10. T. Okamoto, H. Gotou, Y. Kawabata, and M. Takeuchi, “Statistical properties of the three-dimensional intensity distribution formed with orthogonally crossed speckle beams,” in Technical Digest of the Sixth Japan-Finland Joint Symposium on Optics in Engineering, J. Uozumi, T. Yatagai, and K.-E. Peiponen, eds. (2005), pp. 45–46.

].

So far, theoretical, experimental and computer simulation studies were performed on this subject, showing that fractal speckles can be produced in the Fraunhofer and Fresnel diffraction regions, as well as in the image plane of the diffuser, and that intensity distributions in those regions share the same fractal properties such as long power-law tails in their spatial correlation functions [9

9. J. Uozumi, “Fractality of the optical fields scattered by power-law-illuminated diffusers,” in Selected Papers from Fifth International Conference on Correlation Optics, O.V. Angelsky, eds., Proc. SPIE 4607, 257–267, (2002). [CrossRef]

].

2. Generation of fractal speckles

Consider an optical system shown in Fig.1 [7

7. J. Uozumi, M. Ibrahim, and T. Asakura, “Fractal speckles,” Opt. Commun. 156, 350–358 (1998). [CrossRef]

]. A random fractal object is placed in the object plane P1. When this object is illuminated by a coherent and uniform plane wave such as an expanded and collimated laser beam, a random field is produced in the Fraunhofer diffraction plane P2. Since the intensity distribution of this scattered field corresponds to the power spectrum of the field just behind the fractal aperture in P1, the ensemble-average intensity at a point (x,y) in P2 follows a negative power-law,

I0(q)qD,
(1)

where q = (x 2 + y 2)1/2 is a radial coordinate in the plane P2, and D is the fractal dimension of the random fractal object.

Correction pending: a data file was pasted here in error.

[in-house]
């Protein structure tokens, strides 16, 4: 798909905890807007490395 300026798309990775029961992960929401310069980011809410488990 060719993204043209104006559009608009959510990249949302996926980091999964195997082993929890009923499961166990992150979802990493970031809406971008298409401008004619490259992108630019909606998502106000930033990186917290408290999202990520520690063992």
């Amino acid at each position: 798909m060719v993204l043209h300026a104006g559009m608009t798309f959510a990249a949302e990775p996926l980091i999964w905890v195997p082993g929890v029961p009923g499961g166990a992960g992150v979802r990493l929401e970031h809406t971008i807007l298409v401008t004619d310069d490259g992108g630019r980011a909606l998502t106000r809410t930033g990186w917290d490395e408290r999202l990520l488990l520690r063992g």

Next, consider that an ordinary plane diffuser such as a ground glass plate is placed in P 2 so that the intensity distribution of Eq. (1) is incident on it. Due to a property of speckle phenomenon similar to the van Citter–Zernike theorem in the coherence theory, the amplitude correlation function of the scattered field in the observation plane P3 is obtained by the Fourier transform of the intensity distribution just behind the diffuser. The correlation function of speckle intensity fluctuations is given by the squared modulus of the amplitude correlation function, as far as the speckle field in P3 obeys the Gaussian statistics [11

11. J.W. Goodman, “Statistical properties of laser speckle patterns,” in Laser Speckle and Related Phenomena, 2nd ed., J. C. Dainty, eds. (Springer, Berlin, 1984), pp. 9–75.

]. Since the diffuser is illuminated by the intensity distribution following the power function of Eq. (1), the autocorrelation function of complex amplitude distributions produced in the Fraunhofer diffraction plane of the diffuser is expressed in terms of the Fourier transform of Eq. (1), as long as the diffuser is a pure phase screen. Therefore, the intensity correlation function can be shown to obey again a negative power law [6

6. K. Uno, J. Uozumi, and T. Asakura, “Correlation properties of speckles produced by diffractal-illuminated dif-fusers,” Opt. Commun. 124, 16–22 (1996). [CrossRef]

],

C(r)=I(r)I(r+r)I(r)I(r+r)I(r)I(r+r)r2(D2),
(2)

Fig. 1. Optical system for producing speckles with fractal properties.

3. Generation of power-law intensities by means of a spatial light modulator

Consider an optical configuration shown in Fig. 2. In comparison with Fig. 1, a solid state laser with the wavelength of 532nm is used as an optical source, and a random fractal aperture is replaced by a phase-only SLM, which consists of a polarizer P, a twisted nematic liquid crystal display (TN-LCD), a circular aperture C1, a quarter-wave plate W and an analyzer A. To make the SLM operate in a phase-only mode, angles of the optical elements with the u-axis are set at θp = 100° for the polarizer, θw = 144° for the slow axis of the quarter-wave plate and θa = 77° for the analyzer, respectively [12–14